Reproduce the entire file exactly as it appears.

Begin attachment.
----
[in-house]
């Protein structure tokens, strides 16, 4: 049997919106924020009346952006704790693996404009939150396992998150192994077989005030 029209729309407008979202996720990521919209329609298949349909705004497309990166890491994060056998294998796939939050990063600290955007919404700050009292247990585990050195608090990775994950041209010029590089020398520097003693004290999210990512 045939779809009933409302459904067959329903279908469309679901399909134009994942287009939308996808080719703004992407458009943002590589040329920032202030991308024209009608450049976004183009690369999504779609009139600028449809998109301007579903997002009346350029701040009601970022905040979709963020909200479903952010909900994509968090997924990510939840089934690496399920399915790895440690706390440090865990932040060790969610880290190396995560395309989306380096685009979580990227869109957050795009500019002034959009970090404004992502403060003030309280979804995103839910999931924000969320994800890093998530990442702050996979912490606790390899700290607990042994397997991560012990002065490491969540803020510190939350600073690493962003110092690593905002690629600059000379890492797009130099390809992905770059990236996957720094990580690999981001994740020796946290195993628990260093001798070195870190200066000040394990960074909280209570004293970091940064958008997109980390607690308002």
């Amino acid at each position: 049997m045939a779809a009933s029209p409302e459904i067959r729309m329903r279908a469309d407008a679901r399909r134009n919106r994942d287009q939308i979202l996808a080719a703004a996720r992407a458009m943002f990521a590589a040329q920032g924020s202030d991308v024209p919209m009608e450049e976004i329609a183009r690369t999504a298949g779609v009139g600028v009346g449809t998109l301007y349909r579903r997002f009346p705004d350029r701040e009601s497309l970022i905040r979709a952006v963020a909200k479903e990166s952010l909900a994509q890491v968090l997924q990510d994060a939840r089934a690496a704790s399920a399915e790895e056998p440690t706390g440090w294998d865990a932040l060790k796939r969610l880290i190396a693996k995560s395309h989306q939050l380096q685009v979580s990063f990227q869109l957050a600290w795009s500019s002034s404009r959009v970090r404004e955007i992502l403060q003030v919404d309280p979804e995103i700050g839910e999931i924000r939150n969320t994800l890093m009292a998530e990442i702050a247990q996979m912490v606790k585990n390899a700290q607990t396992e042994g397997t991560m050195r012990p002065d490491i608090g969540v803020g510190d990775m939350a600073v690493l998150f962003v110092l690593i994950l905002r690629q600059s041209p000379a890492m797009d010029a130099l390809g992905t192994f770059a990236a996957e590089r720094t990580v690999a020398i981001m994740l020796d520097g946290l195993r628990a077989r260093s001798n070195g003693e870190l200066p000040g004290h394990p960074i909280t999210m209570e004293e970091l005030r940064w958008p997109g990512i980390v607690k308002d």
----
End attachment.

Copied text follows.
[in-house]
């Protein structure tokens, strides 16, 4: 049997919106924020009346952006704790693996404009939150396992998150192994077989005030 029209729309407008979202996720990521919209329609298949349909705004497309990166890491994060056998294998796939939050990063600290955007919404700050009292247990585990050195608090990775994950041209010029590089020398520097003693004290999210990512 045939779809009933409302459904067959329903279908469309679901399909134009994942287009939308996808080719703004992407458009943002590589040329920032202030991308024209009608450049976004183009690369999504779609009139600028449809998109301007579903997002009346350029701040009601970022905040979709963020909200479903952010909900994509968090997924990510939840089934690496399920399915790895440690706390440090865990932040060790969610880290190396995560395309989306380096685009979580990227869109957050795009500019002034959009970090404004992502403060003030309280979804995103839910999931924000969320994800890093998530990442702050996979912490606790390899700290607990042994397997991560012990002065490491969540803020510190939350600073690493962003110092690593905002690629600059000379890492797009130099390809992905770059990236996957720094990580690999981001994740020796946290195993628990260093001798070195870190200066000040394990960074909280209570004293970091940064958008997109980390607690308002």
């Amino acid at each position: 049997m045939a779809a009933s029209p409302e459904i067959r729309m329903r279908a469309d407008a679901r399909r134009n919106r994942d287009q939308i979202l996808a080719a703004a996720r992407a458009m943002f990521a590589a040329q920032g924020s202030d991308v024209p919209m009608e450049e976004i329609a183009r690369t999504a298949g779609v009139g600028v009346g449809t998109l301007y349909r579903r997002f009346p705004d350029r701040e009601s497309l970022i905040r979709a952006v963020a909200k479903e990166s952010l909900a994509q890491v968090l997924q990510d994060a939840r089934a690496a704790s399920a399915e790895e056998p440690t706390g440090w294998d865990a932040l060790k796939r969610l880290i190396a693996k995560s395309h989306q939050l380096q685009v979580s990063f990227q869109l957050a600290w795009s500019s002034s404009r959009v970090r404004e955007i992502l403060q003030v919404d309280p979804e995103i700050g839910e999931i924000r939150n969320t994800l890093m009292a998530e990442i702050a247990q996979m912490v606790k585990n390899a700290q607990t396992e042994g397997t991560m050195r012990p002065d490491i608090g969540v803020g510190d990775m939350a600073v690493l998150f962003v110092l690593i994950l905002r690629q600059s041209p000379a890492m797009d010029a130099l390809g992905t192994f770059a990236a996957e590089r720094t990580v690999a020398i981001m994740l020796d520097g946290l195993r628990a077989r260093s001798n070195g003693e870190l200066p000040g004290h394990p960074i909280t999210m209570e004293e970091l005030r940064w958008p997109g990512i980390v607690k308002d």